Thank you to all the staff, volunteers and people behind the scenes worldwide; you’ve made a lot of people very, very happy. The event proceeds apace not just as a puzzle championship but also as an increasingly social event, with so many teams familiar from the flourishing Puzzled Pint. The event was so spectacular that the post-event buzz fading left a void; here’s looking forward to the next one!

DASH 8 is set to shake (but not stir?) on Saturday

DASH 8 logoIt’s been a busy old week here, oddly enough, with the reward at the end being the DASH 8 puzzle hunt in London and 16 cities across the US. While this site won’t be putting together a predictions post like the one last year, the weather forecasts point to a hope that the afternoon’s puzzles can be situated in locations with shelter. For at least two of the last three years, the forecast on DASH day has been for a risk of rain which has manifested as a few stray spots at worst, so perhaps the world shouldn’t have much cause for complaint if luck is not on our side.

This site hazards a guess that this year’s codes sheet will look like the image on the tote bag and plumps for the NATO alphabet to make an appearance this year as being vaguely thematic, with a second guess being that it’s time for a hex code to make an appearance. Similarly, the logo on the T-shirts (and the other tote bag) hides analogues to morse and braille at the very least. Iiiinteresting. Much as last year’s DASH had a location at King’s Cross station, to take advantage of the thematic link to the actual fictional Platform 9¾, it’s tempting to note that this year’s London start location is just on the other side of the Vauxhall Bridge and barely a couple of hundred metres from what is known to the public as the MI6 building. Might the hunt’s route take us closer still?

My team this year will contain three-quarters of our DASH 6 line-up (not the chap in the middle) – sadly, we will not be as impeccably dressed as the most famous fictional secret agent of them all. Do please say “Hi!”; it’ll be lovely to see you! The continued growth of Puzzled Pint should surely mean that the community gets ever stronger and more teams will know (or, at least, recognise!) each other. Assuming that the logistics permit, why not stay around for a drink and a chat with your fellow solvers at the end, if you can? (Especially you brilliantly quick front-running teams, though I know you’re busy people who might not be able to hang around to let us catch up!)

Many thanks to all the people who have put together the hunt: the global co-ordinators, all those who helped playtest and test-solve and the London volunteers on the day. It’s going to be a great day!

Who cracked The Crystal Maze?

It’s been a good couple of days. After the unconference on Monday, another plan came together after a long, long time. Last June, this site proposed a get-together for the exit game industry at the then-planned live The Crystal Maze attraction. A thousand pounds was duly plunked down and all 32 places were resold to exit game owners, staff and enthusiasts. Many months later, all 32 people turned up and formed four teams of eight to travel the four zones. (Special apologies to Escape Hour who had to cancel due to flu, but at least their tickets were resold and nobody missed out.)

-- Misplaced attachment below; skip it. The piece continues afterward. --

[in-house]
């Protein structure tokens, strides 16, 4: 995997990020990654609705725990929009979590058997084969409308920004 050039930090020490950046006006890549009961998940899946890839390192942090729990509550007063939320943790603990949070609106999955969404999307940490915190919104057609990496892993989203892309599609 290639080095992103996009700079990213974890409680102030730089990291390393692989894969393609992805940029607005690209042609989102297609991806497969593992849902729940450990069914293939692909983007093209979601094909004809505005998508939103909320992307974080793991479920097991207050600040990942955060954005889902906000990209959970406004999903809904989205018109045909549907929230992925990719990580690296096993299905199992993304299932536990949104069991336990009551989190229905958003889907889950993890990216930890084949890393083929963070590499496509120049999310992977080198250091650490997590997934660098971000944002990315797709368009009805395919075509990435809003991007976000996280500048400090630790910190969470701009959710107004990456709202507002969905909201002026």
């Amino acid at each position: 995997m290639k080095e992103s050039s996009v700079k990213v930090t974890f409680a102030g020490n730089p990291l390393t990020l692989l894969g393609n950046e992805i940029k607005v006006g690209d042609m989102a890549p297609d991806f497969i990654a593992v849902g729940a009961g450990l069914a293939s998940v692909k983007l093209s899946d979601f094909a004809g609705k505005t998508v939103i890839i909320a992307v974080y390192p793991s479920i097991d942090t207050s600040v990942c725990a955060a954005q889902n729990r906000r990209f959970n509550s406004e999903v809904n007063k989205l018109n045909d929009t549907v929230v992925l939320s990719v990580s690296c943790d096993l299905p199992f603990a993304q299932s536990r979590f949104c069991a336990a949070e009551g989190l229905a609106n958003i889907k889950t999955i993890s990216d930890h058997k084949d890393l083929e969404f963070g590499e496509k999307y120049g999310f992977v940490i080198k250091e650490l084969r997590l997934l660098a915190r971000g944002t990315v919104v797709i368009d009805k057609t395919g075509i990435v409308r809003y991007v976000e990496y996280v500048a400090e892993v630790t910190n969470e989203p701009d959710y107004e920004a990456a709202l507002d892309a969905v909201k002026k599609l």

Tuesday saw some unexpected weather in the morning – at least one thunderclap, some sleet and possibly some hail – but this didn’t stop people getting to the venue in good time. Each team of eight has its own mazemaster that marshals them; the teams circulate about the zones so that each zone is played by each team in turn, the four teams coming together for the Crystal Dome finale. The mazemasters do not attempt to be authentic replications of Richard O’Brien or Ed Tudor-Pole, but they’re very much in a spirit that fits the tone of the enterprise.

Each team member can expect to play two games over the trip around the Maze, but a fast team can fit more than four games per zone in. Some games are original, some are faithful to the show… possibly to a fault, but in any case there has been considerable thought put in to ensure that the whole team are engaged and feel like they’re getting their money’s worth even when they aren’t the ones who have the chance to get their hands on a crystal… or to get locked in. The winning team managed to play a total 19 games over the course of their trip around the Maze, winning a total of 15 of them. The record is apparently bringing 18 crystals to the Dome, so 15 is probably very good.

I took photos of the four teams at the start. I took ten photos in all and not one of them was good enough to use here. Fortunately there are official photos taken at the end and posted to Facebook (hence the day’s delay in making the post…) so here goes:

Team Breakout at The Crystal Maze Team Breakout: 192 tokens (15 crystals)
Breakout Manchester
Breakout Liverpool
Agent November
James Curtis
Jason Cook
Nick Gates
Green Dreams at The Crystal Maze Green Dreams: 170 tokens (13 crystals)
Escape (Edinburgh/Glasgow/Newcastle)
Dan Egnor
Wei-Hwa Huang
Gareth Moore
Orange Team at The Crystal Maze Orange Team: 163 tokens (11 crystals)
Escape Live (Birmingham/Essex)
The Escape Room
Blue Team at The Crystal Maze Blue Team: 124 tokens (11 crystals)
Escape Quest
Enigma Quests
Archimedes Inspiration
Larger versions available in the official site’s album
(Presumably their copyright)

The faces during and after the Crystal Dome were covered in smiles, which is a fine recommendation from a picky audience. I didn’t play; my own game is in six weeks’ time and I’m looking forward to it more than ever. If you want to know more – ideally, if you’ve already played, or if you just don’t mind spoilers – then take a look at Nick Gates’ detailed write-up of his experience. Recommended!